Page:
Today’s song is ‘Ghost Riders in the Sky’. This song is a cowboy Country & Western song that was written in 1948 by American songwriter, film and television actor Stan Jones. This song would become a cowboy legend and was even covered as late as 2018, when ‘Devil Driver’ covered Johnny Cash's version of this song on their 2018 “Outlaws 'Til the End: Vol. 1” album. Since first being recorded in 1948, approaching eighty artists have covered the song in recordings of their own. Indeed, members of the western writers of America chose it as ‘The Greatest Western Song of All Time’.
The song tells a folk tale of a cowboy who has a vision of red-eyed, steel-hooved cattle thundering across the sky, being chased by the spirits of damned cowboys. One warns him that if he does not change his ways, he will be doomed to join them, forever "trying to catch the Devil’s herd across these endless skies". The story has been linked with old European myths of the ‘Wild Hunt’, in which a supernatural group of hunters passes the narrator in wild pursuit.
Stan Jones stated he had been told the story when he was 12 years old by an old Native American who resided north-east of the Douglas, Arizona border town, a few miles behind D Hill, north of Agua Prieta in Sonora. The Native Americans, possibly Apache, who lived within Cochise County, believed that when souls vacate their physical bodies, they reside as spirits in the sky, resembling ghost riders. He related this story to Wayne Hester, a boyhood friend (later owner of the ‘Douglas Cable Company’). As both boys were looking at the clouds, Stan shared what the old Native American had told him, looking in amazement as the cloudy shapes were identified as the ‘ghost riders’ that years later, would be transposed into lyrics. The melody is based on the song "When Johnny Comes Marching Home’.
There are far too many artists who have covered and recorded this song to name, but a few notables would include Stan Jones who recorded the original version in late 1948 or early 1949. Other notables who recorded the song include Vaughn Monroe: Bing Crosby: Frankie Laine: Marty Robbins: Johnny Cash: Peggy Lee: Gene Autry: Burl Ives: Frank Ifield: Tom Jones and even Elvis Presley in 1970, while Duane Eddy brought his electrified ‘twangy guitar’ sound along with a sax edition by Jim Horn to a 1996 version of ‘Ghost Rider’.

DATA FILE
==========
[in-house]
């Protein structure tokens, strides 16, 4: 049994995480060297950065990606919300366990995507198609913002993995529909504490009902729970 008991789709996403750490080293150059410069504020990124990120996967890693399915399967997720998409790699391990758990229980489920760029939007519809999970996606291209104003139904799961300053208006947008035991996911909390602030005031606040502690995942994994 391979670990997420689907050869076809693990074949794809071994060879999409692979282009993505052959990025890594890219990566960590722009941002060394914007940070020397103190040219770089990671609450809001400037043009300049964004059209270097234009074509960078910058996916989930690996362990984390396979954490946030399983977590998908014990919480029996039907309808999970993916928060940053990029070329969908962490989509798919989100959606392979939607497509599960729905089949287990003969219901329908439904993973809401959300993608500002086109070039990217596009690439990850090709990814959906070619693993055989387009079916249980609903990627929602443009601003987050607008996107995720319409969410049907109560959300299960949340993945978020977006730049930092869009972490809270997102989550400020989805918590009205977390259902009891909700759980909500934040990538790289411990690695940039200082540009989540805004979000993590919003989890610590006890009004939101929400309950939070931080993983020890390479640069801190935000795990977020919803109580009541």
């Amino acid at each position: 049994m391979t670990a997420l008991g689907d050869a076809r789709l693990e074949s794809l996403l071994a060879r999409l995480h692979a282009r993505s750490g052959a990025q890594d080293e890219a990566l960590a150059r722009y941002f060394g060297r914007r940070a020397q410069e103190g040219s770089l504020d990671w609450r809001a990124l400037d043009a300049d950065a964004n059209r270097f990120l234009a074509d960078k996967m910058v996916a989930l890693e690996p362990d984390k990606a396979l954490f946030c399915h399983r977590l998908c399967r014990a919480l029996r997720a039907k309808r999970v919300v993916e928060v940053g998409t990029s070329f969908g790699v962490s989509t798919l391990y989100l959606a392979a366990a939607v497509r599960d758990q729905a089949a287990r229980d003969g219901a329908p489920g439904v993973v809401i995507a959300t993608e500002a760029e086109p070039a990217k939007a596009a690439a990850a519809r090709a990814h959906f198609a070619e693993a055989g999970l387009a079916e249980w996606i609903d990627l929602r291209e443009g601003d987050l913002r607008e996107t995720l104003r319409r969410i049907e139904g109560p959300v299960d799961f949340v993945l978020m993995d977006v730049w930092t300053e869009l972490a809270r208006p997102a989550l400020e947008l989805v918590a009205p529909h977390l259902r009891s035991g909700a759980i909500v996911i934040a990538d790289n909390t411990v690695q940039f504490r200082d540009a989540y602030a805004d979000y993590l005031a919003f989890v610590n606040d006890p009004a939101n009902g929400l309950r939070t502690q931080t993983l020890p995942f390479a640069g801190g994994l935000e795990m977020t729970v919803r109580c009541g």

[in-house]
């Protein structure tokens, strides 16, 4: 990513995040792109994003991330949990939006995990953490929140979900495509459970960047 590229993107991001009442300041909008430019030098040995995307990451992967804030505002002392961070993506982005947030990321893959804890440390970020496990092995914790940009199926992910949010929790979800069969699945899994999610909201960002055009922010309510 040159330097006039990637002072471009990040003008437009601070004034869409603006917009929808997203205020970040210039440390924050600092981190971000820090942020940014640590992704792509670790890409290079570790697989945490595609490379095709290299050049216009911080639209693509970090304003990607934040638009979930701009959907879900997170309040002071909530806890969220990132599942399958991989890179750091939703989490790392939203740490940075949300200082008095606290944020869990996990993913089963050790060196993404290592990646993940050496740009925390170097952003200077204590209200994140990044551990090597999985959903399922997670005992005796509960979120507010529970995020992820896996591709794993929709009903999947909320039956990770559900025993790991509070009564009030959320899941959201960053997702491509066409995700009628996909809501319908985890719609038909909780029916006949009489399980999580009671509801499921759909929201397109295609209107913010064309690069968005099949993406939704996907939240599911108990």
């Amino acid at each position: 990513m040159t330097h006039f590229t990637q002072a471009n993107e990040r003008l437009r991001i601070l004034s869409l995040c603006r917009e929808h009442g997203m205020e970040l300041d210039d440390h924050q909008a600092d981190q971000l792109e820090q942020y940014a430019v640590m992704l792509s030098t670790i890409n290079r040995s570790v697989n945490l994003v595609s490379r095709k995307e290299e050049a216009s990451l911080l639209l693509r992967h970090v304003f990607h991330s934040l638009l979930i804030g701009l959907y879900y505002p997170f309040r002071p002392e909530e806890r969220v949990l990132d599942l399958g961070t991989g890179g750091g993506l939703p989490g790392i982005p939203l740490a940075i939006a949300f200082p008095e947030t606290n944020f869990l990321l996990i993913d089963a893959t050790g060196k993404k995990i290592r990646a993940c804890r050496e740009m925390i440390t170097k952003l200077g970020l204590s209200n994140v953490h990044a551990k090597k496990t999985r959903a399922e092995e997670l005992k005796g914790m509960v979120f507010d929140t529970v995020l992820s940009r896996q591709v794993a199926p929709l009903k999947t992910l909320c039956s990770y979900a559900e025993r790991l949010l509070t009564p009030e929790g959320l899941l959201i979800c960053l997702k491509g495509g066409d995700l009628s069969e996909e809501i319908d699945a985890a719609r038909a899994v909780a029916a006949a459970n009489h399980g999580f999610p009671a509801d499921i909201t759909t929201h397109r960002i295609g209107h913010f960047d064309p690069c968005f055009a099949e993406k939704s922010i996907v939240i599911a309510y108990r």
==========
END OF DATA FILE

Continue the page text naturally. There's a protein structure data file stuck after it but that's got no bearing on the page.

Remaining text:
Sometime during the 1950s, I first heard this song being sung by my maternal uncle, Johnnie Fanning. Johnnie was the third eldest child in my mother’s family. My mother and father migrated to West Yorkshire from Ireland in the mid-1940s with the first three children of their marriage. I was the oldest child of my parents (there would eventually be seven children born), and like her family before ours, my mother was also the oldest of seven children born to her parents.
As the oldest child in her family, now settled in England with their own council property, my mother put up each of her three brothers as they too migrated to England, three years apart from each other. Willie was the first of my mother’s siblings who we accommodated, Johnnie was the second and Tom was the third to be put up in our house until they got settled in work and an eventual place of their own. Each uncle (now all sadly deceased) brought their own choice of song with them. Uncle Willie sung any Irish song when he lived with us and Uncle Tom’s favourite was ‘When I Fall in Love’. But Uncle Johnnie’s two favourite songs which he never failed to sing any single day of the three years he lived with us was ‘Down Mexico Way’ and ‘Ghost Riders in The Sky’.
So, the first man I heard sing ‘Ghost Riders in the Sky’ was my Uncle Johnnie and the next man I heard sing it on the radio was Johnny Cash.
I don’t know if they allow you to sing songs either ‘down there’ or ‘up there’ Uncle Johnnie, but if they do, I know that it will most certainly be one of these two songs that you are singing. God bless you. Your nephew Billy (or as you always referred to me outside your company, ‘Billy Forde, Maureen’s oldest’).
Love and peace Bill xxx